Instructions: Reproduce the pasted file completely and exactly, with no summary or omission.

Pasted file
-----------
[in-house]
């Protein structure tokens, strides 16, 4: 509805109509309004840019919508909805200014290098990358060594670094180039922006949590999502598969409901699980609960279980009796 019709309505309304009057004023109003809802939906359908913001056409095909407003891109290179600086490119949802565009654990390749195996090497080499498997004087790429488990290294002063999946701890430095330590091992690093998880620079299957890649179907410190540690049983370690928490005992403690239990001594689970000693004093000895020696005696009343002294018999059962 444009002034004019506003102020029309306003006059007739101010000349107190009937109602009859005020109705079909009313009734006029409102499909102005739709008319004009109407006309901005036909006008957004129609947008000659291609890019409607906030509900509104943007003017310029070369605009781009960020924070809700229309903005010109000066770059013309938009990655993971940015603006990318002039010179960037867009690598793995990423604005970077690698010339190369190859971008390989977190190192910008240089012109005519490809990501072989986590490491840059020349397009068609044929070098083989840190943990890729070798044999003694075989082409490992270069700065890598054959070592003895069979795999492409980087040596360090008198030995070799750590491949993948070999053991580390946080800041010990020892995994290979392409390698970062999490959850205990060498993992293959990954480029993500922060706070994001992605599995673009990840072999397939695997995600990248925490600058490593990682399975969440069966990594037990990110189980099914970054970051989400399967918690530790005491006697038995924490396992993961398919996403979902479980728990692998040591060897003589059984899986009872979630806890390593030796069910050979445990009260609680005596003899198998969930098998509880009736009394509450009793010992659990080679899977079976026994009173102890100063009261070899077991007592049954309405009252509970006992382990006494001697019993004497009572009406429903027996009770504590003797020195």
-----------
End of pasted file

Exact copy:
[in-house]
């Protein structure tokens, strides 16, 4: 509805109509309004840019919508909805200014290098990358060594670094180039922006949590999502598969409901699980609960279980009796 019709309505309304009057004023109003809802939906359908913001056409095909407003891109290179600086490119949802565009654990390749195996090497080499498997004087790429488990290294002063999946701890430095330590091992690093998880620079299957890649179907410190540690049983370690928490005992403690239990001594689970000693004093000895020696005696009343002294018999059962 444009002034004019506003102020029309306003006059007739101010000349107190009937109602009859005020109705079909009313009734006029409102499909102005739709008319004009109407006309901005036909006008957004129609947008000659291609890019409607906030509900509104943007003017310029070369605009781009960020924070809700229309903005010109000066770059013309938009990655993971940015603006990318002039010179960037867009690598793995990423604005970077690698010339190369190859971008390989977190190192910008240089012109005519490809990501072989986590490491840059020349397009068609044929070098083989840190943990890729070798044999003694075989082409490992270069700065890598054959070592003895069979795999492409980087040596360090008198030995070799750590491949993948070999053991580390946080800041010990020892995994290979392409390698970062999490959850205990060498993992293959990954480029993500922060706070994001992605599995673009990840072999397939695997995600990248925490600058490593990682399975969440069966990594037990990110189980099914970054970051989400399967918690530790005491006697038995924490396992993961398919996403979902479980728990692998040591060897003589059984899986009872979630806890390593030796069910050979445990009260609680005596003899198998969930098998509880009736009394509450009793010992659990080679899977079976026994009173102890100063009261070899077991007592049954309405009252509970006992382990006494001697019993004497009572009406429903027996009770504590003797020195």